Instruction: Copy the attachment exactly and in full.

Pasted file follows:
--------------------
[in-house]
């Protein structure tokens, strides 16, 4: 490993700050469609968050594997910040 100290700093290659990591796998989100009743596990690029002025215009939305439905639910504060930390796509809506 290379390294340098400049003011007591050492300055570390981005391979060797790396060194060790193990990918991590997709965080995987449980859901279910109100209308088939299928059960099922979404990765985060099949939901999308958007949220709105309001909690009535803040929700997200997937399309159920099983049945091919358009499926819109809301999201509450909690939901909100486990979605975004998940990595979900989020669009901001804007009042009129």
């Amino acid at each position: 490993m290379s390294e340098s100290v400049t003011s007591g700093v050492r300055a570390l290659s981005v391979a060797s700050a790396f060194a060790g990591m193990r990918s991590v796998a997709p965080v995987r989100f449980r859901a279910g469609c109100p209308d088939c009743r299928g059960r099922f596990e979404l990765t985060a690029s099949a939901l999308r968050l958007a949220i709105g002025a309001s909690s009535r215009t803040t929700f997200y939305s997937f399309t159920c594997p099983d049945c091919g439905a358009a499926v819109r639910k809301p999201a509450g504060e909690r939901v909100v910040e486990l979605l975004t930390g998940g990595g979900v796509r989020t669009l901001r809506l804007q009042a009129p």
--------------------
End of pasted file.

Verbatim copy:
[in-house]
């Protein structure tokens, strides 16, 4: 490993700050469609968050594997910040 100290700093290659990591796998989100009743596990690029002025215009939305439905639910504060930390796509809506 290379390294340098400049003011007591050492300055570390981005391979060797790396060194060790193990990918991590997709965080995987449980859901279910109100209308088939299928059960099922979404990765985060099949939901999308958007949220709105309001909690009535803040929700997200997937399309159920099983049945091919358009499926819109809301999201509450909690939901909100486990979605975004998940990595979900989020669009901001804007009042009129």
């Amino acid at each position: 490993m290379s390294e340098s100290v400049t003011s007591g700093v050492r300055a570390l290659s981005v391979a060797s700050a790396f060194a060790g990591m193990r990918s991590v796998a997709p965080v995987r989100f449980r859901a279910g469609c109100p209308d088939c009743r299928g059960r099922f596990e979404l990765t985060a690029s099949a939901l999308r968050l958007a949220i709105g002025a309001s909690s009535r215009t803040t929700f997200y939305s997937f399309t159920c594997p099983d049945c091919g439905a358009a499926v819109r639910k809301p999201a509450g504060e909690r939901v909100v910040e486990l979605l975004t930390g998940g990595g979900v796509r989020t669009l901001r809506l804007q009042a009129p």